Gait, heavy heel strike, double heel lift, motor patterning (e.g. over use hamstrings, under use of glute), posture alignment (rounded shoulders), age, BMI, Previous injury
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What are extrinsic causative factors of tendinopathy?
Training errors (volume, intensity, energy storage activities like plyo's), footwear, exercise, medication (fluoroquinolones, steroid)
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Draw the tendinopathy continuum model (Purdham and Cook 2009)
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What is important to remember when considering the continuum model?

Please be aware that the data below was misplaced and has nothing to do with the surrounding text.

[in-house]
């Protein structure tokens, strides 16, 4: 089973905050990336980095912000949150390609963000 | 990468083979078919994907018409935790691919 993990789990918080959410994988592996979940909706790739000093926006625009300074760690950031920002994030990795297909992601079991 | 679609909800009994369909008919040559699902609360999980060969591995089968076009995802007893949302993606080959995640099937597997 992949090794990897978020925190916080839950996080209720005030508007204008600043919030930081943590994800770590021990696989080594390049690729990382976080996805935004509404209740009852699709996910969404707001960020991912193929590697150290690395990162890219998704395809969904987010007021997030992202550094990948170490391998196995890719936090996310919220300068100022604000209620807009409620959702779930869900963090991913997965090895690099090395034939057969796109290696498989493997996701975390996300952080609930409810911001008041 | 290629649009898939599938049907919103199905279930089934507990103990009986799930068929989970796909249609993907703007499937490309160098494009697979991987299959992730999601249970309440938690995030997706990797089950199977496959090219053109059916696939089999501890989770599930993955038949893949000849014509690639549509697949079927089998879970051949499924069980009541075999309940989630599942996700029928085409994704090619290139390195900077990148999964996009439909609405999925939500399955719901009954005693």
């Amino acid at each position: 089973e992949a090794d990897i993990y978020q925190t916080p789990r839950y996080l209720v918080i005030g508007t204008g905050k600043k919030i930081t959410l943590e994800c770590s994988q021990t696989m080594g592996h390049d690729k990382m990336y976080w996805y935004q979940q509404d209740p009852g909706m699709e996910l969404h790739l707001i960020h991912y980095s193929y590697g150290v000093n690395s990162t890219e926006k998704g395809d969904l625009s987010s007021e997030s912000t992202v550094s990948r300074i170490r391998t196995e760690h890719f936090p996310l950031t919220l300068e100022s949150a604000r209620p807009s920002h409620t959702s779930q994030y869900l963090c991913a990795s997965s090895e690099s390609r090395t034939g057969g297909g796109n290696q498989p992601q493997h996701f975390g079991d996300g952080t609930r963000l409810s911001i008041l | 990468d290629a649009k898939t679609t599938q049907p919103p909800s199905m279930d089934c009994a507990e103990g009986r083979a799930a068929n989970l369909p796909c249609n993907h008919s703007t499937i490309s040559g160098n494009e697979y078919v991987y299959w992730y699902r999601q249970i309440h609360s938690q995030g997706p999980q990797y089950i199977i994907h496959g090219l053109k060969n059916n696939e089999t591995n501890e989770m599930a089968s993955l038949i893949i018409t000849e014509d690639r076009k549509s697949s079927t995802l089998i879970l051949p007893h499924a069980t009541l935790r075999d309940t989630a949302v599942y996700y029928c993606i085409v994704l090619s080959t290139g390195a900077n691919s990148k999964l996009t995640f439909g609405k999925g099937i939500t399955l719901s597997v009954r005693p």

Not all tendinopathy is the same and you can be in different areas of the continuum.
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What is reactive tendinopathy?
non-inflammatory response secondary to acite tensile or compressive overload -> 'too much too soon'
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What happens in reactive tendinopathy?
Increase in proteoglycans which attract water, increase in ground substance - tenocyte proliferation. source of pain could be pressure from fluid or response to tenocytes (not actually known) - once flared may remain for days
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What is dysrepair Tendinopathy?
Matrix disorganisation and collagen seperation.
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What happens in dysrepair tendinopathy?